In Italy, ice cream is something of an art. It’s lighter and fresher than its American counterpart. Fewer (or no) eggs and less cream and fat give it a smoother, airier consistency. If you stumble on an honest-to-goodness, authentic gelateria,you won’t find mounds of it piled high in neon hues. The real stufftastes clean. Its colors are muted, but flavor is just the opposite. There’s nothing quite so refreshing on a hot summer day.
The next best thing to devouring freshly scooped gelato in Italy: making it from scratch at home. The ingredients are surprisingly few, and the recipe is simple enough for a novice in the kitchen. If you have an ice cream maker on hand, it’s a cinch.
Italian gelato comes in all sorts of unusual flavors: nocciola (hazelnut) and pistacchio are almost always part of the line-up.Then there’s stracciatella.It’s the closest thing Italy’s got to chocolate chip ice cream. Stracciatella literally means “little shred” in Italian, referring to the chocolate shavings throughout it. You start with a base of vanilla gelato, then drizzle in melted chocolate, which hardens to form a sort of chocolate ribbon. As it’s churned, the strips of chocolate break into pieces and you’re left with the perfect amount of crunchy, chocolatey goodness.
Homemade Stracciatella Gelato
(makes about 1 quart)
1-1/2 cups heavy cream
1-1/2 cups whole milk
1 cup sugar
1 vanilla bean, split lengthwise
2 ounces bittersweet or semi-sweet chocolate, finely chopped
Cookies for garnish, if desired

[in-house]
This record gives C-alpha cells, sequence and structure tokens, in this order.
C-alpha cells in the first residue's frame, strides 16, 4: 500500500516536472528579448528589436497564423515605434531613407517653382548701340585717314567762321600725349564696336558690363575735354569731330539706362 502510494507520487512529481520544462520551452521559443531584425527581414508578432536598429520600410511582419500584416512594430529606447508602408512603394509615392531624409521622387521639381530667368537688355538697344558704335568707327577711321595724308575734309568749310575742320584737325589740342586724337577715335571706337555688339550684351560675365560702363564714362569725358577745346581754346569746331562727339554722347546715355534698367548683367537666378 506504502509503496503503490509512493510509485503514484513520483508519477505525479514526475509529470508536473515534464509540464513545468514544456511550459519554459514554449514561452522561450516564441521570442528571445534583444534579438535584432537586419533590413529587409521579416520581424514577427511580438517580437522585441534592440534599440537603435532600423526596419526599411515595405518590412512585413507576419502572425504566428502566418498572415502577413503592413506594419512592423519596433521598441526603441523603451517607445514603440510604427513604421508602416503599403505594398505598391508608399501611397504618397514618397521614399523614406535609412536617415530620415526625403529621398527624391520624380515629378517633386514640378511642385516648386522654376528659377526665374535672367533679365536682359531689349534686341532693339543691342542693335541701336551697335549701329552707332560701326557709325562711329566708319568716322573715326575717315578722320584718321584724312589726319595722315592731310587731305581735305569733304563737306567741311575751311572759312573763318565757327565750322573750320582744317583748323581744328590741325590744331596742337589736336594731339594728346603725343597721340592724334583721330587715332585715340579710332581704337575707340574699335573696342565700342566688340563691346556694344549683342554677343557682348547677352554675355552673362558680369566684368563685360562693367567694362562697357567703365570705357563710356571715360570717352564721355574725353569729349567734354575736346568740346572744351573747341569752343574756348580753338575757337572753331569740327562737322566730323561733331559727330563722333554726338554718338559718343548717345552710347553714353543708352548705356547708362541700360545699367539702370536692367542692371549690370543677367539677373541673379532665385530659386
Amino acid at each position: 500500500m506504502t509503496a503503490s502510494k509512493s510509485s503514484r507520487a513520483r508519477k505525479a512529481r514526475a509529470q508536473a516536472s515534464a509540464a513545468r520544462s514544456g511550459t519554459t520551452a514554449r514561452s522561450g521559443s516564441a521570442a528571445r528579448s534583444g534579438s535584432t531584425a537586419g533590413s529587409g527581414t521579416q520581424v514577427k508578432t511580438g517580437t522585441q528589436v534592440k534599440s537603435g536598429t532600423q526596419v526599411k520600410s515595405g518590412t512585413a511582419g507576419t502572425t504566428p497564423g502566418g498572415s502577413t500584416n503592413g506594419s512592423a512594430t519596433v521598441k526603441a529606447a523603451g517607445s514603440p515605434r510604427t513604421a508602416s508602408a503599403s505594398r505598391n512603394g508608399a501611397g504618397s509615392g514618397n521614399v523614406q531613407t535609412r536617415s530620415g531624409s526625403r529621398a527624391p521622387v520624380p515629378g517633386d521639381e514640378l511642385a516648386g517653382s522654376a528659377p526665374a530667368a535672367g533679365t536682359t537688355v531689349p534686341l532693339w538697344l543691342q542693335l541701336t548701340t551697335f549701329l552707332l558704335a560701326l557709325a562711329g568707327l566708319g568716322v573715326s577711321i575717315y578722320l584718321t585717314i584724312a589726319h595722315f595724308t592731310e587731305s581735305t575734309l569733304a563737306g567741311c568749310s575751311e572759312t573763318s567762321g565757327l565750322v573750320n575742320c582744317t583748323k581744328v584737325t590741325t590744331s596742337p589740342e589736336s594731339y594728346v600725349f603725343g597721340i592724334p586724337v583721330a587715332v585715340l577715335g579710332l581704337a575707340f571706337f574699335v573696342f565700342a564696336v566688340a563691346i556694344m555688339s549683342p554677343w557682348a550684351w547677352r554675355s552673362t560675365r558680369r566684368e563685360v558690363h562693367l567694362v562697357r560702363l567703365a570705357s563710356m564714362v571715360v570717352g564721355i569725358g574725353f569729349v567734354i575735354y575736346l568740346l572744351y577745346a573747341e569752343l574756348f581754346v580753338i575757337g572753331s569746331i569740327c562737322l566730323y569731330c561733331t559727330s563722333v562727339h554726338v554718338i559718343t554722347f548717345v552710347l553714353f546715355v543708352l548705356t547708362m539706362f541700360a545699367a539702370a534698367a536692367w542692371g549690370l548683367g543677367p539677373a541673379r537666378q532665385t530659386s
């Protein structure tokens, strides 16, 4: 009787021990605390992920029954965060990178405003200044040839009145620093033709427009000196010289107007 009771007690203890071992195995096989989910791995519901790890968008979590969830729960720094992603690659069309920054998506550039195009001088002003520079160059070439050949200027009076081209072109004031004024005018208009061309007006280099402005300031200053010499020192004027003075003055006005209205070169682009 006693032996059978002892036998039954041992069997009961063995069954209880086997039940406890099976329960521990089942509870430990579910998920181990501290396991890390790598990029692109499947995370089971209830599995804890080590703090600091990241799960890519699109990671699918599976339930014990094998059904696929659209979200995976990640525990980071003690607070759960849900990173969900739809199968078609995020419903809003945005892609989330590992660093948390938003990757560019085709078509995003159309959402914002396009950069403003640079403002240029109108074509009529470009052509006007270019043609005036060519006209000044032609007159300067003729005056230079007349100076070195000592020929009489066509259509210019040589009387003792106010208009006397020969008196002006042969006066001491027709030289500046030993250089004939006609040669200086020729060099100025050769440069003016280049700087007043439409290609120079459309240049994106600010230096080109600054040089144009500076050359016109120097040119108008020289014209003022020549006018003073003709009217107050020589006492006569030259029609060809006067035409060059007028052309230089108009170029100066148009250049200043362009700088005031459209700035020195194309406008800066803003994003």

1.Combine the cream, milk, and sugar in a medium saucepan over medium heat. Wait until the mixture comes to a simmer. Then remove the saucepan from heat.
2. Scrape the vanilla seeds into the milk, add the bean, and allow the mixture to sit for a half hour.
3. Strain into a clean bowl, discarding the vanilla bean. Cover and refrigerate for at least 2 hours or overnight.
4. Get out your ice cream maker! Transfer your gelato mixture into it, then freeze according to manufacturer’s directions.
5.As you let the ice cream maker do its work churning the gelato, melt the chocolate in the microwave.Heat it on high for 20 second intervals until it is melted and smooth. Two minutes before churning is finished, drizzle the melted chocolate into the gelato. Alternately, the chocolate may be quickly folded in with a rubber spatula when the gelato is completed.
6. Scoop gelato into bowls or cones. Garnish with a cookie, if desired.
7. Buon appetito!
Recipe adapted fromMangia Bene Pasta.SKM: below-content placeholder